FX4casts has been helping financial officers make more profitable and prudent decisions for managing currency risks, budgeting and planning since 1986. Its consensus currency forecasts for 70 currencies have become industry benchmarks against which to evaluate forecasts from other sources.
Alan TeckPublisher and Editor-in-Chief
Alan Teck, Ph.D, has been the publisher and editor-in-chief of FX4casts since its inception in 1986. Previously, he was Director of Foreign Exchange Advisory Services at Chemical Bank (now J.P. Morgan Chase), with responsibility for profit centers in New York, London, Brussels and Hong Kong. Prior to his years at Chemical Bank, he worked as an economist at the Federal Reserve Bank of New York and as assistant treasurer at both the Celanese Corporation and Macmillan Company.
Dr. Teck earned his masters and doctorate degrees from the Department of Economics at Columbia University; undergraduate degree from Cornell University; and completed the Executive Management Program at the Harvard Graduate School of Business Administration. His doctoral dissertation was revised and published by Columbia University Press under the title Mutual Savings Banks and Savings and Loan Associations: Aspects of Growth.
The author of numerous articles on aspects of international finance and currencies, Alan Teck also taught college courses in economics at the Baruch School of Business in New York, and was speaker for organizations such as the International Association of Business Economists.
Marsha KameronVice President and Senior Economist
Marsha Kameron has been vice president and senior economist with FX4casts for more than 25 years. While there she applies her expertise in currency analysis acquired as an economist at the Federal Reserve Bank of New York and an international economist at Chemical Bank (now JP Morgan Chase). Previously, she was an analyst at TJ Holt, an investment advisory firm, and a contributor to Statistics for the 21st Century, a book of articles about the collection and use of monetary data. While at FX4casts, she has been a consultant to Chevron, Dun and Bradstreet, Peat Marwick and several other Fortune 500 companies. Marsha is a member of Who's Who of American Woman in Business and has written numerous articles about currency analysis and international economics. She earned her MA in Economics from Queens College, NY.
Paul SpindelInformation Technology
Paul Spindel is responsible for building and maintaining the computer models that are used to develop the consensus forecasts. He is the former Associate Director of the Center for Advanced Technology at Columbia University and has been involved in the computer industry for more than 35 years. Mr. Spindel holds engineering degrees from Rensselear Polytechnic Institute and the Polytechnic Institute of Brooklyn.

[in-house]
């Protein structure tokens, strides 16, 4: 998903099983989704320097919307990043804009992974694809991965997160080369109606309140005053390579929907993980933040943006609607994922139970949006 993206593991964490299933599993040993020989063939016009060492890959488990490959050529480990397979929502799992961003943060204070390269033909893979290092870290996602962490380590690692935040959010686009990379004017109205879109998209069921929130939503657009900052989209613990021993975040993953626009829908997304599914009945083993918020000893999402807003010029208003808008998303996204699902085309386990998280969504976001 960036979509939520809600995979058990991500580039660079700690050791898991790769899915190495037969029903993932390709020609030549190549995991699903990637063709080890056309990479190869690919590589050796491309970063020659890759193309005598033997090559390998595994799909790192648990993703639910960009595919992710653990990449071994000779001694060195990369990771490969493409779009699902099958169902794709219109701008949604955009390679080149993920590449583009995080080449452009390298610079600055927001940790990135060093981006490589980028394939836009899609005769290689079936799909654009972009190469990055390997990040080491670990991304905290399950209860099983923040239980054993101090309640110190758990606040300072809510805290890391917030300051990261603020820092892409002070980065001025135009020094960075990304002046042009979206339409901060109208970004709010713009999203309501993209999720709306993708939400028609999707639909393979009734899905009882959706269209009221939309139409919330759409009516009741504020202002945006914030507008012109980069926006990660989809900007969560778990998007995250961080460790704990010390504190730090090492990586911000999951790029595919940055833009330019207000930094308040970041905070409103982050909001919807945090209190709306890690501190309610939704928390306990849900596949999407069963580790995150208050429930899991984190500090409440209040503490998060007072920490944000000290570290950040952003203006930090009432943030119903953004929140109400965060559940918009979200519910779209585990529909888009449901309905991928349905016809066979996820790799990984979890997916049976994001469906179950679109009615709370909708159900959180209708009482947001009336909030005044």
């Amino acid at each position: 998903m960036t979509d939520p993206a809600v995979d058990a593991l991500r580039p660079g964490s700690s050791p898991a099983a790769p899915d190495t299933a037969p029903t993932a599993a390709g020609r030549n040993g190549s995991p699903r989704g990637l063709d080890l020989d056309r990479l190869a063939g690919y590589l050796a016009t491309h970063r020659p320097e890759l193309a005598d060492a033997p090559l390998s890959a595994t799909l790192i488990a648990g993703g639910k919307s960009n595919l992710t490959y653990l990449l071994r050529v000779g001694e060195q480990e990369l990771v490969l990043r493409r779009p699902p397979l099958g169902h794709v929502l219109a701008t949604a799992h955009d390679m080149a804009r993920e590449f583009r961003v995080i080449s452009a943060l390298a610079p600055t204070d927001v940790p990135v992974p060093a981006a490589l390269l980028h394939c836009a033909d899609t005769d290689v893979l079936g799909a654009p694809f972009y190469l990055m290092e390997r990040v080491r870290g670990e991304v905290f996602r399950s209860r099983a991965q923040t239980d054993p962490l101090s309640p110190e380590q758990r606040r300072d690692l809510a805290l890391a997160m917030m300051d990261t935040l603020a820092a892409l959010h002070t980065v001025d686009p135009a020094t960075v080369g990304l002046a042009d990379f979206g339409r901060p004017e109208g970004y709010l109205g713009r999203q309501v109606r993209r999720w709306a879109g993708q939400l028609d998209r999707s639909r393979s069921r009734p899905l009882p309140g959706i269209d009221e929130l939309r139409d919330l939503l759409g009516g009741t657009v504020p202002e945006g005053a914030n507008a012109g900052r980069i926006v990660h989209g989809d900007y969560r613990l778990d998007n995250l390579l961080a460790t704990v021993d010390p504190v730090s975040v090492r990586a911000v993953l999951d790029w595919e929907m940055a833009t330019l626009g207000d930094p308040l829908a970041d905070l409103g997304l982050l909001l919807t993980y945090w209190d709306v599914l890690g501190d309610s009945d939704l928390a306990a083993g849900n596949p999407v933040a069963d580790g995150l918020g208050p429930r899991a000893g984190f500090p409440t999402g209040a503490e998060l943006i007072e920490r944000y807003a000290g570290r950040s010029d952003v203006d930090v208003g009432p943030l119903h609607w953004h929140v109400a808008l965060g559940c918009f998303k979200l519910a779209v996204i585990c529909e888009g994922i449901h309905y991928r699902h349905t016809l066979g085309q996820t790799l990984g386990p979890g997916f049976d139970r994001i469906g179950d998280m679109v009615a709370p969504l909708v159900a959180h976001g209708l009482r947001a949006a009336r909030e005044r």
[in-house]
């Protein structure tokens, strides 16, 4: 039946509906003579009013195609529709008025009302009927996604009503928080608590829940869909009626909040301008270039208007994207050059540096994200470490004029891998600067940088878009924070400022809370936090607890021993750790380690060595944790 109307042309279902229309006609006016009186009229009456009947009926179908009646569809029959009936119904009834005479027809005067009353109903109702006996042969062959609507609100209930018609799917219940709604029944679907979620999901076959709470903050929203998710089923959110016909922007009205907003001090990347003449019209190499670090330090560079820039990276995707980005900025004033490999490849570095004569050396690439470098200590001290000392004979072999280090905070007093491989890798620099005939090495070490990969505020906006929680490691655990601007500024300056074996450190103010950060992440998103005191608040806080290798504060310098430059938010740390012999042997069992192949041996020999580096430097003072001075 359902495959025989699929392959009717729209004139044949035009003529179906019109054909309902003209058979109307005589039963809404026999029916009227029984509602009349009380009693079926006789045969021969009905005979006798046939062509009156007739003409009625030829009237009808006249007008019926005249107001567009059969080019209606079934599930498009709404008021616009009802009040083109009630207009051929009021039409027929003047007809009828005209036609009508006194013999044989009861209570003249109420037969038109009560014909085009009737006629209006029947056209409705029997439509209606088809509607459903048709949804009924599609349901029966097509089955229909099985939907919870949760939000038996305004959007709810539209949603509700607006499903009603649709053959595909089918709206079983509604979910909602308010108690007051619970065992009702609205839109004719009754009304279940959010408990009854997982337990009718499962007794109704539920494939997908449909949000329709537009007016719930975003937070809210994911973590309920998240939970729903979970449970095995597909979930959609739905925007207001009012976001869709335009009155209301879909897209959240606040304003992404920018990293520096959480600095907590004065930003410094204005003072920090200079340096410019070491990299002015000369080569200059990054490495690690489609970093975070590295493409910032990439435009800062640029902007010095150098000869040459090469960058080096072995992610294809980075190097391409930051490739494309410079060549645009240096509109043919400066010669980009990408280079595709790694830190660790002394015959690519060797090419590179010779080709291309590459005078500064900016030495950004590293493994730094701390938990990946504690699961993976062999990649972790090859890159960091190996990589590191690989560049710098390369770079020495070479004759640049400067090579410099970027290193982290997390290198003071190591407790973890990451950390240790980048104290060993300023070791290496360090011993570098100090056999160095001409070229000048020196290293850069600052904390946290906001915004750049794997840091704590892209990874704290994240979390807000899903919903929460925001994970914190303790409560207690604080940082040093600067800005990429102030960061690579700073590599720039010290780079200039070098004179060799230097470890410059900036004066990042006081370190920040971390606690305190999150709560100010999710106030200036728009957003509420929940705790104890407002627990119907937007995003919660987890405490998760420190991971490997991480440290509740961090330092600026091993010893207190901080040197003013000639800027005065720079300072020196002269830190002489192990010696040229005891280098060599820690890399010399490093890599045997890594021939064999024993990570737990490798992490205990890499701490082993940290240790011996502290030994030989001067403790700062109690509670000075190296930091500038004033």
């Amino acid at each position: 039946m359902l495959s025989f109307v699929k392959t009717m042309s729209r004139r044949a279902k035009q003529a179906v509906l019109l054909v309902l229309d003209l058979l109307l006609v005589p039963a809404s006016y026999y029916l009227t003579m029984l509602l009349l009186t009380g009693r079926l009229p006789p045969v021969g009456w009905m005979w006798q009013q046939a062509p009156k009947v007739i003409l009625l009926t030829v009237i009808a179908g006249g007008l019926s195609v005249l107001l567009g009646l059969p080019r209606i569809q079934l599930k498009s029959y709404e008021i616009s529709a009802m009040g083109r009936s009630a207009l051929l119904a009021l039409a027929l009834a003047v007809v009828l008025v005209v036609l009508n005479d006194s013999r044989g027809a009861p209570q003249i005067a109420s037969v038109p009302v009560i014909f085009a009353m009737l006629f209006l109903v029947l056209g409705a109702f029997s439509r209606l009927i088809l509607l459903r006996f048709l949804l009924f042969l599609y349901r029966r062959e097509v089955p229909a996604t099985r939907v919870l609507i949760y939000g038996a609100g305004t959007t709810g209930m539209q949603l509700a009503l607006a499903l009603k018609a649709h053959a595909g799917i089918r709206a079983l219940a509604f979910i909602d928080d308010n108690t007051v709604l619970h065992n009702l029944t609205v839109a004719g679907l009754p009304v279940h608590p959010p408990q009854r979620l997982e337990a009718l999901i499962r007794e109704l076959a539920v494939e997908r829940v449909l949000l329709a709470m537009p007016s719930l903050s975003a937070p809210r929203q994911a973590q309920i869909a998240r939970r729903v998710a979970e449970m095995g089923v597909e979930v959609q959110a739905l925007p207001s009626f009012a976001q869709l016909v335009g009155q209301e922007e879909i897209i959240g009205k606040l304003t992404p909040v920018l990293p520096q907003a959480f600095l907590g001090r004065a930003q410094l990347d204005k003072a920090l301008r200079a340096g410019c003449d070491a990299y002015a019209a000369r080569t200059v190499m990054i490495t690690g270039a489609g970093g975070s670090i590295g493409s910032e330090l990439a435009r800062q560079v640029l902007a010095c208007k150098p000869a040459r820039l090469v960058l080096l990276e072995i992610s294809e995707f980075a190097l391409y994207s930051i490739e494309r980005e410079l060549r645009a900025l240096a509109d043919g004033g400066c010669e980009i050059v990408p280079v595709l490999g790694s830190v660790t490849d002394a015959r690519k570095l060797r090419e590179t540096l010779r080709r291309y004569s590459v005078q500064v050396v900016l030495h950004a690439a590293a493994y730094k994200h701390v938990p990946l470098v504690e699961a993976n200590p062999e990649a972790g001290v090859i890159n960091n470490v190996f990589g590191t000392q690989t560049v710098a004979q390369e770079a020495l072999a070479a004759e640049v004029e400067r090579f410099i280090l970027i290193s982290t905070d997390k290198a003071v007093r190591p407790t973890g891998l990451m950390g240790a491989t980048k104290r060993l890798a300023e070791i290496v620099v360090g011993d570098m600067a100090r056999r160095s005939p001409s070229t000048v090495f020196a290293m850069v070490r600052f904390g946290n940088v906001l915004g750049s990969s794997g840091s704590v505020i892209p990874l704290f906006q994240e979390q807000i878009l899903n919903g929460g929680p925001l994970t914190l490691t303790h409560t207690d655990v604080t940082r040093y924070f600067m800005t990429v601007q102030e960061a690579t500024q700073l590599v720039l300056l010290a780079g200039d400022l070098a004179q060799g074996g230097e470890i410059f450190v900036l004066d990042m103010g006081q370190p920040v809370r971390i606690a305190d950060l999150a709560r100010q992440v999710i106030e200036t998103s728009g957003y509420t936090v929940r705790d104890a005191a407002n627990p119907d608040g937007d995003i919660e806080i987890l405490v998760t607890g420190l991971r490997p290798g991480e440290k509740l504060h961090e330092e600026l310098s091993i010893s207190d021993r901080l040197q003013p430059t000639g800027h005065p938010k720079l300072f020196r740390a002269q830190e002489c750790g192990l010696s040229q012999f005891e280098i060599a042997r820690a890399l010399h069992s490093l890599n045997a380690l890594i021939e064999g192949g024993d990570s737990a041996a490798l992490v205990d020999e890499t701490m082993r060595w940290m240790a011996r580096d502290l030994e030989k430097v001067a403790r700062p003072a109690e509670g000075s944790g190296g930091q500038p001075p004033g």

What Subscribers Say
"FX4casts saves a lot of time as it provides forecasts for currencies, interest rates and economic indicators for all major and many minor countries all in one place. I can go quickly to countries of immediate interest instead of looking through numerous sources that are less timely and less reliable."
"We found that averaging a large number of independent currency forecasts produced better results than those of any of the individual forecasts in the group. We no longer have to do this as FX4casts does it for us with a much large group and better results."
"Our job is to advise people making decisions for our financial markets department. FX4casts is one of our best sources. We particularly value the consensus currency expectations and indications of risk."
"FX4casts provides our FX trading department, which focuses on short-term trading decisions, with information that is useful when answering clients’ questions about the outlook for intermediate- and longer-term time periods."
"FX4casts is useful in our fixed-income and exposure management decisions. We evaluate the consensus forecasts and the confidence intervals and how they change from month to month."
"By providing a consensus of expectations, we have a higher level of comfort in FX4casts than forecasts of individual organizations, which vary widely."
STUDIES CONFIRM SUCCESS
Survey Data on Exchange Rate Expectations. Paper by Professors Jeffrey Frankel, Harvard, and Menzie Chinn, University of California. “We find some ability in the survey data to predict future movements in exchange rates (and in the right direction!)… The results are based on data from FX4casts. In Monetary Policy, Capital Flows and Financial Market Developments in the Era of Financial Globalization, edited by William Allen and David Dickinson.
Predictability in Financial Markets: What do Survey Expectations Tell US? National Bureau of Economic Research, Working Paper by Philippe Bacchette and Elmer Mertens, University of Lausanne, and Eric van Wincoop, University of Virginia. “We find systematic evidence of excess return predictability in the foreign exchange market...Moreover, the predictability of expectational errors coincides with the predictability of excess returns.” This study uses FX4casts consensus currency and interest-rate forecasts from August 1986 through July 2005.
Returns to Following Currency Forecasts, Patrick Lehner, Swiss Federal Institute of Technology, Zurich, John Okunev and Derek White, Principal Global Investors. This study evaluates FX4casts consensus currency forecasts from 1986-2011 Part of the summary say: “By focusing on the extreme currencies, it was found that from 1995 through 2003, a return of 57 basis points a month could be earned… Returns earned by following the consensus recommendations increased greatly when technical and/or interest rate signals give similar rankings. For example, when twelve-month currency forecasts agree with technical and interest rate signals, the average monthly return jumped to 174 basis points.” The complete study is on www.ssrn.com.